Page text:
**THIS REVIEW IS FROM PITCHFORK - AUGUST 19 2004, I JUST THOUGHT THIS WAS FUNNY!**
New UK press darlings' full-length debut is yet another appropriation of garage-rock past and present, snagging its sound most notably from The Strokes and Television.
Courtesy of NME, I present to you this year's worst band ever. Razorlight are Britain's latest response to garage-rock's attempted world takeover (The Libertines were the first), and they hope to win your love by borrowing tricks from some of your favorite artists-- including The Strokes, Television, Lou Reed, and even Bruce Springsteen.
Certainly, the burden of the past is always a bitch, but saying that Razorlight wear their influences on their sleeves is perhaps giving them too much credit. The band simply doesn't possess the energy or conviction to qualify their songs as mimicries, let alone exculpate their sinful lack of identity-- the notion of developing a "Razorlight sound" may not have even crossed their minds yet, and might possibly never. At nearly every turn of their flaccid debut, Up All Night, Razorlight squander the ideas they've snatched up from other, more talented acts, then somehow find even more ways to ruin already perfectly uninteresting songs.
The tacked-on piano prelude to "Leave Me Alone" gives way to the song's main riff, a thick guitar grind that's doubled on bass and chipped away by the hi-hat 16ths of now ex-drummer Christian Smith-Pancorvo. The energy level is passable, but falls a few notches with every "Marquee Moon" breakdown the band invokes, until the song ends with barely a whimper. "Which Way Is Out" further encourages Television comparisons-- the tenor of the verse's guitar catcalls are so similar to, again, "Marquee Moon" that one has to wonder if it's the only Television song Razorlight has ever heard. The song nosedives when its wonderwall of plastic distortion kicks in at the chorus.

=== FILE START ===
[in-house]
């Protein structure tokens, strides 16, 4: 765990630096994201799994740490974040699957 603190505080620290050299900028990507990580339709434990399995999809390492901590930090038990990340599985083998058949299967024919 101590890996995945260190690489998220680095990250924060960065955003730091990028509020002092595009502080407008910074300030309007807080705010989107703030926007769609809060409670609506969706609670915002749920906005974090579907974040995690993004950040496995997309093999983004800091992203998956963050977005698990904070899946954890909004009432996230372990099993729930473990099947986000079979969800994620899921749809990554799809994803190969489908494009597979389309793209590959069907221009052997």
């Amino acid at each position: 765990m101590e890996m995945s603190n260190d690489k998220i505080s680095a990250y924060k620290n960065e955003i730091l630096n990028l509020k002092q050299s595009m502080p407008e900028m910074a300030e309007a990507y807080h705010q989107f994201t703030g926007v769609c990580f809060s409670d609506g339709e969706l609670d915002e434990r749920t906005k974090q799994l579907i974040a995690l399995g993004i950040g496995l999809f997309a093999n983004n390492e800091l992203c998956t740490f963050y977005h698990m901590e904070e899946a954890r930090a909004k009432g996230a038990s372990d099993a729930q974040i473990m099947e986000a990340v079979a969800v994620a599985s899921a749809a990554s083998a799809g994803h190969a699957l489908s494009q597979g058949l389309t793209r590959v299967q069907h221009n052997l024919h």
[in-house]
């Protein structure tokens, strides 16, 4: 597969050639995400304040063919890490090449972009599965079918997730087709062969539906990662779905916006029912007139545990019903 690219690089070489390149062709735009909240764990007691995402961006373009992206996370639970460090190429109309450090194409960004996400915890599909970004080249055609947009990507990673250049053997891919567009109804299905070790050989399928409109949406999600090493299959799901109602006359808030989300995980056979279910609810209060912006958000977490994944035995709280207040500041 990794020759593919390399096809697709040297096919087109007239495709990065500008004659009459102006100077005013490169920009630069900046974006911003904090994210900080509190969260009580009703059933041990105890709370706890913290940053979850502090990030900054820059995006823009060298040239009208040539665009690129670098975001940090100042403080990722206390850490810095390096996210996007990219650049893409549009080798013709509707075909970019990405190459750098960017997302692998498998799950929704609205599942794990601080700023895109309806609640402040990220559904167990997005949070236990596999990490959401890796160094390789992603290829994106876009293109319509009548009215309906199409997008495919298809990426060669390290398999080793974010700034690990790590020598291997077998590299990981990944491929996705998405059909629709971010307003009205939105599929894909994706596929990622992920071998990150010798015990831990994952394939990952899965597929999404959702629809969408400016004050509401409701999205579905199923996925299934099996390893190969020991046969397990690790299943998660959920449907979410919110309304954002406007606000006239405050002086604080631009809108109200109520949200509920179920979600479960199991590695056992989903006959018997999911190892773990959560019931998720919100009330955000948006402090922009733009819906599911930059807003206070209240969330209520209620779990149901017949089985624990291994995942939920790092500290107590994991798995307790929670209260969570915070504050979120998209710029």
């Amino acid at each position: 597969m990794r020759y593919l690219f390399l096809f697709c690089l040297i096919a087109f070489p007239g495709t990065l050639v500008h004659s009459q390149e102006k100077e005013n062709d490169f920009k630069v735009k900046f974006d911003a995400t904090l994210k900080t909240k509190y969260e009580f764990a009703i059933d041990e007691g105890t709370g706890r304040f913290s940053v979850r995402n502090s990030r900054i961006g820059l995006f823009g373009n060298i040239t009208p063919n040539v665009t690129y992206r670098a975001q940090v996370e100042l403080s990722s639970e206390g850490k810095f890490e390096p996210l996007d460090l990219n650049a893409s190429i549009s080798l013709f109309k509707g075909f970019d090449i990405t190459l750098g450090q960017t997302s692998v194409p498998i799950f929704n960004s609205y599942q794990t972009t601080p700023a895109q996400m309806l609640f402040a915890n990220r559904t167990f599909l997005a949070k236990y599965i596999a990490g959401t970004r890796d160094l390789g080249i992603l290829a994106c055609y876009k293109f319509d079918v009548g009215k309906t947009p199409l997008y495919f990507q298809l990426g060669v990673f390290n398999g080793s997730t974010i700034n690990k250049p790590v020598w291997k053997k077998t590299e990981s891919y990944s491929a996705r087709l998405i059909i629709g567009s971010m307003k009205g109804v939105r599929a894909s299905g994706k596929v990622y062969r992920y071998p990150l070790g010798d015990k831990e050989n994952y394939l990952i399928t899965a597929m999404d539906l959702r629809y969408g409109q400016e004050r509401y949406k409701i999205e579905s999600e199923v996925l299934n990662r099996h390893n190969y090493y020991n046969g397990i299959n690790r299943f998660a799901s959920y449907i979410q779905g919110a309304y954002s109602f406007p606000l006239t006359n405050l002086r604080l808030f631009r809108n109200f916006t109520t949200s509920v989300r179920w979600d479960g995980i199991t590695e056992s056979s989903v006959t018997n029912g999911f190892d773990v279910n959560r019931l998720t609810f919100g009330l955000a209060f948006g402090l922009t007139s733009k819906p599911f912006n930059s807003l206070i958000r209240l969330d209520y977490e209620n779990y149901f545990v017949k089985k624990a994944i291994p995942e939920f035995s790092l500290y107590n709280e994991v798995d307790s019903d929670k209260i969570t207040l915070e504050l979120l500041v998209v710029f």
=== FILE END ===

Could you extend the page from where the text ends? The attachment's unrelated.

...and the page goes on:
Maybe it's another "if you can't beat' em, steal their schtick" sort of schtick, but Razorlight really hit up The Strokes for ideas on a number of tracks. Even their song titles are curiously Strokes-like ("Leave Me Alone", "Which Way Is Out", "Get It and Go", "Up All Night"). The opening guitar twitches on "Stumble and Fall" came right off Room on Fire's "Automatic Stop", while "Rip It Up" would be an expert Is This It forgery were the lyrics not so asinine: "Hey Girl! Get on the dance floor! Rip it up! That's what it's there for!"
Ultimately, though, it's Razorlight frontman Johnny Borrell who decimates Up All Night. The poor guy's all over the place, admirably (but stupidly) attempting to match a song's stolen vibe by impersonating the affectations of its respective frontman. He's virtually never believable: The Casablancan "and uhh's" and "ah well uh's" on "Rock 'n' Roll Lies" sound particularly empty. When he's not desperately trying to emote ("Vice") or to intimidate ("Get It and Go"), Borrell seems most natural on the kiddie-punk breakdown of "Dalston" and the "Maneater" tribute "Golden Touch". Neither song is particularly great, but Borrell's delivery on each is at least partially convincing. Of course, even at their best, Razorlight refuse to meet their influences with anything more than half hugs and limp handshakes, butchering the bits they brazenly borrow, and taking rock 'n' roll apathy to formerly unbelievable lengths. - Nick Sylvester